I suspect geums are often considered dull because they're easy to grow, being hardy and largely self-reliant.

And if you're fed up fattening your slugs on salvias, why not try unpalatable geums instead?

Yet geums brighten any border, contrasting and complementing so many plantings. Take the fiery orange blooms of Geum "Prinses Juliana" jostling among the juicy greens of euphorbias and you'll see what I mean.

If you don't know or would like to buy "Prinses Juliana", look out for it at the MacPlants stand at Gardening Scotland, the country's foremost horticultural show, next weekend. Gavin McNaughton of MacPlants tells me he will have lots of geums, including a favourite at the annual show, "Flames of Passion", with up-facing soft red flowers from dark stems, as well as "Lemon Drops" and "Totally Tangerine".

"Totally Tangerine" is one of the many new varieties that are constantly added to an already lengthy list of cultivars. This geum produces a profusion of apricot blooms throughout the summer; towering above clumps of divided, toothed and scalloped foliage, they provide an impressive display.

Some recent additions from the USA include G "Alabama Slammer", which has a burgundy purple calyx opening to gold with red orange markings. "Tequila Sunrise", meanwhile, has soft red-flushed yellow to apricot flowers.

Geums can be divided into four main groups: Geum rivale, G chileonse, G coccinium and G montanum. Geum rivale, water avens, is the wild native species and grows everywhere in Scotland apart from the Western Isles. You'll find it in sun or partial shade in calcareous or mildly acidic soil. Like all its brethren, G rivale needs moist conditions and tolerates marshy ground. You can even find G rivale "Album", an outstanding native perennial, growing in shallow water. Its clumps of rounded, lobed leaves with tall grey-green stems bear charming nodding bell-shaped pale green-white flowers. They're followed by small burr-like seedheads.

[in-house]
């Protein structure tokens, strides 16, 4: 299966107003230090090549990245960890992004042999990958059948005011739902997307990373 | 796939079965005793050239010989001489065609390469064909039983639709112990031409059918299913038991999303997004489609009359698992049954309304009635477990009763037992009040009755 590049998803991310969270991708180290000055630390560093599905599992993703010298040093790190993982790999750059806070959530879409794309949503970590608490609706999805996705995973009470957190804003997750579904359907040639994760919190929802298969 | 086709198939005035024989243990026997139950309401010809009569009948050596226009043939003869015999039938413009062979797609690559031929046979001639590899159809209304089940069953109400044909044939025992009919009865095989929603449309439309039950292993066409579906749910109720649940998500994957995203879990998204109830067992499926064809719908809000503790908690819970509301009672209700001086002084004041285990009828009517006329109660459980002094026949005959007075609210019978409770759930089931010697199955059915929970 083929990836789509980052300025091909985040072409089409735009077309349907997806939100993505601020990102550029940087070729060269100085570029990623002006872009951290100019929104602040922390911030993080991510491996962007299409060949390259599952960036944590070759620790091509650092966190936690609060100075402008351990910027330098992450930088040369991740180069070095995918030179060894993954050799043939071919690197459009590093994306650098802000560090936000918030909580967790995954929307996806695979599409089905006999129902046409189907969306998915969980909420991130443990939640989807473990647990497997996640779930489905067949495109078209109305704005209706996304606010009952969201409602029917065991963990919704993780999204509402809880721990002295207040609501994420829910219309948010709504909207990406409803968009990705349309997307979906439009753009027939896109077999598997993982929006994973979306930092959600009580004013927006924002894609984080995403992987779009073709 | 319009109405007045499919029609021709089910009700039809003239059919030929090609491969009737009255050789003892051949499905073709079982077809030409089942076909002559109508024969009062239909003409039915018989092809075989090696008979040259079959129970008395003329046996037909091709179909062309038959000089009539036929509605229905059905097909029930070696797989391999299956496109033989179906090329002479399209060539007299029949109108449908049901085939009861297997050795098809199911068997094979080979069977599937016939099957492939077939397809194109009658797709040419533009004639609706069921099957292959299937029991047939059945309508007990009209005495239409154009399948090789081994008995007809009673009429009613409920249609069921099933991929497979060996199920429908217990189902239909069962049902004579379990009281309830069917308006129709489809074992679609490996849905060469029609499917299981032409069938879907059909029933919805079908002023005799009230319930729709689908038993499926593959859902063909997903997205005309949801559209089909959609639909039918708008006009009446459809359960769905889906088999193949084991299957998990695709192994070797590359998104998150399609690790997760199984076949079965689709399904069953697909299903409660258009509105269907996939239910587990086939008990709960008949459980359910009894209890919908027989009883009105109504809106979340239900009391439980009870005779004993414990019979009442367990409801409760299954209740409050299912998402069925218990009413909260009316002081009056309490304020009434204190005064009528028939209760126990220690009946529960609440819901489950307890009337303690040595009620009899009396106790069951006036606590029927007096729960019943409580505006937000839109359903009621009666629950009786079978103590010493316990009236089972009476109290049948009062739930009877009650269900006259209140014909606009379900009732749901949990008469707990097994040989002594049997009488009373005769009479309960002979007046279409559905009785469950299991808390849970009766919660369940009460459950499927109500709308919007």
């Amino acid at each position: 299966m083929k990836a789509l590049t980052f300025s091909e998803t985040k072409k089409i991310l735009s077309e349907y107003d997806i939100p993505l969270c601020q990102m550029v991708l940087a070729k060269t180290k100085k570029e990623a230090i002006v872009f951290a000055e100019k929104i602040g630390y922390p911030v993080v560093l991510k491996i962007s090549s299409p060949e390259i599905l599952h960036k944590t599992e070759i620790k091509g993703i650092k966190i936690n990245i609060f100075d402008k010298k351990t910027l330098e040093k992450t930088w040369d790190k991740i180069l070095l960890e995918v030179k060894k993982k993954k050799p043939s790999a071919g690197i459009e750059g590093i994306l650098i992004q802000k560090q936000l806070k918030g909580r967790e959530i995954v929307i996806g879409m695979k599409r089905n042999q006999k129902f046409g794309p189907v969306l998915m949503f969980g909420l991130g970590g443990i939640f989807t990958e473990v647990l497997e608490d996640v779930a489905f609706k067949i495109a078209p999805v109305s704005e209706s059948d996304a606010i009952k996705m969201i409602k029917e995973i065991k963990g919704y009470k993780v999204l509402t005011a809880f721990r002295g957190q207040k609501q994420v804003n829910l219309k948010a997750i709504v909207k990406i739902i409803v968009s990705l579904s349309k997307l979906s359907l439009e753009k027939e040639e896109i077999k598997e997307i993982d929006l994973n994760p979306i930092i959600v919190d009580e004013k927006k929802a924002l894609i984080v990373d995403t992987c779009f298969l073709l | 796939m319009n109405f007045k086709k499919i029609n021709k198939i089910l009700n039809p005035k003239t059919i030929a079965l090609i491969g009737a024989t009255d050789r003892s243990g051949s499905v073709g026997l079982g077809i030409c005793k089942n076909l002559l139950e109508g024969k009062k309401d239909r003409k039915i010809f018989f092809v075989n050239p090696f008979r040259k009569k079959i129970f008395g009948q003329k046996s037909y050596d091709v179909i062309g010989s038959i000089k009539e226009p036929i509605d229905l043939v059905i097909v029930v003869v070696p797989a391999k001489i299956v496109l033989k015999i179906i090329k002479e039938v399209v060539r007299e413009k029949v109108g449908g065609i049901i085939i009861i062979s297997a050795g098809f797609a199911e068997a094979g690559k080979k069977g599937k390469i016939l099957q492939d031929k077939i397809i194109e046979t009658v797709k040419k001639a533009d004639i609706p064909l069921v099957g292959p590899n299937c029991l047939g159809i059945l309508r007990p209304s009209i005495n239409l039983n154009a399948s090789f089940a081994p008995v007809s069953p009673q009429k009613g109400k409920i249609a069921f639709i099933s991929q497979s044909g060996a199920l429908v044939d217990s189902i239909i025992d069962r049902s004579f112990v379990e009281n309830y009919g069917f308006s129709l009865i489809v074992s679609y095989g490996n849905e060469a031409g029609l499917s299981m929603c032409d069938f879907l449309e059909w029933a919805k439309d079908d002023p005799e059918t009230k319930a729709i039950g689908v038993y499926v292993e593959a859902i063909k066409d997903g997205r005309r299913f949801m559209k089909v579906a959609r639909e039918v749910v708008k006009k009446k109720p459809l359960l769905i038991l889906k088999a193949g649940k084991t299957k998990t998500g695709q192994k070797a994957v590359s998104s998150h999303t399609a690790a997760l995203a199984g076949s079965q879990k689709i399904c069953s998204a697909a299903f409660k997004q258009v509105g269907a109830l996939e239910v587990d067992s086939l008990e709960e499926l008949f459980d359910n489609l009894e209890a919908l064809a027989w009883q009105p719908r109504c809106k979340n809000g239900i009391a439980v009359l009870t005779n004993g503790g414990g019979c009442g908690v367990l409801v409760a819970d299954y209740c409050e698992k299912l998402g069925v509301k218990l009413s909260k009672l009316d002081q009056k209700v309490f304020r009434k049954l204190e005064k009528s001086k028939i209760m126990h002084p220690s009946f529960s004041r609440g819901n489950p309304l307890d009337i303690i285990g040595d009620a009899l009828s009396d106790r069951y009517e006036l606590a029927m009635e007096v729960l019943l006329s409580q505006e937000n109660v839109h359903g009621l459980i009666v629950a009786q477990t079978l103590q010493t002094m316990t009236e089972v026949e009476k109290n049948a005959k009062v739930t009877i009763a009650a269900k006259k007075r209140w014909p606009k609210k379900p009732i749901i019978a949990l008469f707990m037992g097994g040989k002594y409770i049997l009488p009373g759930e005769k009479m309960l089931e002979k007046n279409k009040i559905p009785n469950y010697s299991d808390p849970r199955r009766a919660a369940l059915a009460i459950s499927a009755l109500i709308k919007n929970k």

As a fan of almost any lemon-coloured flower, G rivale "Lemon Drops" appeals to me, its single, soft yellow flowers drooping delightfully over rich, green basal leaves.

The Geum coccineums are small to medium-sized clump-forming perennials. One classic is G "Borisii", with a mass of single tangerine-orange flowers, growing to 30cm. G "Mango Lassi" is a frilly double, its pale apricot flowers with gold undertones edged with coral-rose.

Geum chiloense cultivars, from the Chilean island of Chiloe, are slightly larger than coccineums. They have strong stems and large, mainly double flowers. The deep scarlet flowers of "Mrs J Bradshaw" are 5cm wide. The semi-doubles blend well with the strikingly attractive golden yellow "Lady Stratheden". This superb geum, like its fellows, keeps on flowering right through the summer.

Tall, graceful geums like these work well in the middle or towards the back of a border, but G montanum, the alpine or mountain avens, is the perfect edging plant. This tiny, dense clump-former produces a blaze of charming cup-shaped yellow flowers.

So there's a geum for every part of the border and you're assured a long flowering period, but you will need to rejuvenate a clump periodically, possibly as often as every two or three years. Lift and divide when a clump becomes like a doughnut, with a bare centre, surrounded by growth. Do this in spring or autumn, replanting the fresh outer plants immediately and discarding the centre.

There's one downside to geums. They hybridise all too promiscuously and will colonise a bed with admirable alacrity. This may not matter in some places, but you can prevent it by deadheading. As usual, you'll prolong the flowering season, even if you miss the charming puffball seedheads in autumn.